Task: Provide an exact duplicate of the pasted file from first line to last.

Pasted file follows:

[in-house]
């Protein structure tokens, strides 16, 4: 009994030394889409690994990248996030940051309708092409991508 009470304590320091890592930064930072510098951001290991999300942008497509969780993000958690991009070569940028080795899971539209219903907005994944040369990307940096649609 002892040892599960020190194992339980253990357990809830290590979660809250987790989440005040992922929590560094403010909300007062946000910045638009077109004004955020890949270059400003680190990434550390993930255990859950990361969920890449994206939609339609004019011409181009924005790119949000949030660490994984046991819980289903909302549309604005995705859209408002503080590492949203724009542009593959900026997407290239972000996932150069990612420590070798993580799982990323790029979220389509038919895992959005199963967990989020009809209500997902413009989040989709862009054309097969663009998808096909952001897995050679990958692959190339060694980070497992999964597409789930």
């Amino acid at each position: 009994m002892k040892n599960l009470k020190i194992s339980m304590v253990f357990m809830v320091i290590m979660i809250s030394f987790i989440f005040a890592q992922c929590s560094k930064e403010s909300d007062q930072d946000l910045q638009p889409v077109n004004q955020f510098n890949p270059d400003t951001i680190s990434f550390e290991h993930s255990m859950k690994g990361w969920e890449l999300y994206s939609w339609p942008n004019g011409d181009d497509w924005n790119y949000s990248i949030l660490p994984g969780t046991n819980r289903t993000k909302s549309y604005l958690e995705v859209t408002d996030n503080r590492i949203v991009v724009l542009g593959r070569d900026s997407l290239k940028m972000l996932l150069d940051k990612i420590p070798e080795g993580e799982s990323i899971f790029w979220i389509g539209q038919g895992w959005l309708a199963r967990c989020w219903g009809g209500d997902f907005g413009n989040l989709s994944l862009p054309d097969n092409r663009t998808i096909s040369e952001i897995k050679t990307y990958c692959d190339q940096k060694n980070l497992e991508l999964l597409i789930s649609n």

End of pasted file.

[in-house]
């Protein structure tokens, strides 16, 4: 009994030394889409690994990248996030940051309708092409991508 009470304590320091890592930064930072510098951001290991999300942008497509969780993000958690991009070569940028080795899971539209219903907005994944040369990307940096649609 002892040892599960020190194992339980253990357990809830290590979660809250987790989440005040992922929590560094403010909300007062946000910045638009077109004004955020890949270059400003680190990434550390993930255990859950990361969920890449994206939609339609004019011409181009924005790119949000949030660490994984046991819980289903909302549309604005995705859209408002503080590492949203724009542009593959900026997407290239972000996932150069990612420590070798993580799982990323790029979220389509038919895992959005199963967990989020009809209500997902413009989040989709862009054309097969663009998808096909952001897995050679990958692959190339060694980070497992999964597409789930």
């Amino acid at each position: 009994m002892k040892n599960l009470k020190i194992s339980m304590v253990f357990m809830v320091i290590m979660i809250s030394f987790i989440f005040a890592q992922c929590s560094k930064e403010s909300d007062q930072d946000l910045q638009p889409v077109n004004q955020f510098n890949p270059d400003t951001i680190s990434f550390e290991h993930s255990m859950k690994g990361w969920e890449l999300y994206s939609w339609p942008n004019g011409d181009d497509w924005n790119y949000s990248i949030l660490p994984g969780t046991n819980r289903t993000k909302s549309y604005l958690e995705v859209t408002d996030n503080r590492i949203v991009v724009l542009g593959r070569d900026s997407l290239k940028m972000l996932l150069d940051k990612i420590p070798e080795g993580e799982s990323i899971f790029w979220i389509g539209q038919g895992w959005l309708a199963r967990c989020w219903g009809g209500d997902f907005g413009n989040l989709s994944l862009p054309d097969n092409r663009t998808i096909s040369e952001i897995k050679t990307y990958c692959d190339q940096k060694n980070l497992e991508l999964l597409i789930s649609n």